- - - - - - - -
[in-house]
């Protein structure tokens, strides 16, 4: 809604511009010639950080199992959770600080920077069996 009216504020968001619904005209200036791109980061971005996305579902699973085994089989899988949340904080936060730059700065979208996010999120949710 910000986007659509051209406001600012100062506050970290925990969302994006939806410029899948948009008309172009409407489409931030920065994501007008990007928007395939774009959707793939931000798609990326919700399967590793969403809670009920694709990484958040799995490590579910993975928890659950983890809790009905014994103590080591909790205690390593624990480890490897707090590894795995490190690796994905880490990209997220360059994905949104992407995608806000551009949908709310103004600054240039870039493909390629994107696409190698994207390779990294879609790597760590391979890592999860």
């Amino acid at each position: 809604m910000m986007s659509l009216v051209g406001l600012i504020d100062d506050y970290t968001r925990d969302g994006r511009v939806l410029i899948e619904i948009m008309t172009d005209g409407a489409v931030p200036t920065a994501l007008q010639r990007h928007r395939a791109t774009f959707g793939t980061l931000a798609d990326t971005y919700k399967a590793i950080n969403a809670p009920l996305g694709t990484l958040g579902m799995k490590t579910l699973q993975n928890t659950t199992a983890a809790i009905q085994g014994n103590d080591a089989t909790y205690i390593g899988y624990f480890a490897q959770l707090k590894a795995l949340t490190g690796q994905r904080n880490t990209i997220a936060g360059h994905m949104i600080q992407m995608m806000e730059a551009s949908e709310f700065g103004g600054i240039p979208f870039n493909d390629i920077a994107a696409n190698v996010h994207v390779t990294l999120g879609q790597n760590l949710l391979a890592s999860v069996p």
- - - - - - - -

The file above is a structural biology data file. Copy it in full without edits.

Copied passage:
[in-house]
């Protein structure tokens, strides 16, 4: 809604511009010639950080199992959770600080920077069996 009216504020968001619904005209200036791109980061971005996305579902699973085994089989899988949340904080936060730059700065979208996010999120949710 910000986007659509051209406001600012100062506050970290925990969302994006939806410029899948948009008309172009409407489409931030920065994501007008990007928007395939774009959707793939931000798609990326919700399967590793969403809670009920694709990484958040799995490590579910993975928890659950983890809790009905014994103590080591909790205690390593624990480890490897707090590894795995490190690796994905880490990209997220360059994905949104992407995608806000551009949908709310103004600054240039870039493909390629994107696409190698994207390779990294879609790597760590391979890592999860």
């Amino acid at each position: 809604m910000m986007s659509l009216v051209g406001l600012i504020d100062d506050y970290t968001r925990d969302g994006r511009v939806l410029i899948e619904i948009m008309t172009d005209g409407a489409v931030p200036t920065a994501l007008q010639r990007h928007r395939a791109t774009f959707g793939t980061l931000a798609d990326t971005y919700k399967a590793i950080n969403a809670p009920l996305g694709t990484l958040g579902m799995k490590t579910l699973q993975n928890t659950t199992a983890a809790i009905q085994g014994n103590d080591a089989t909790y205690i390593g899988y624990f480890a490897q959770l707090k590894a795995l949340t490190g690796q994905r904080n880490t990209i997220a936060g360059h994905m949104i600080q992407m995608m806000e730059a551009s949908e709310f700065g103004g600054i240039p979208f870039n493909d390629i920077a994107a696409n190698v996010h994207v390779t990294l999120g879609q790597n760590l949710l391979a890592s999860v069996p």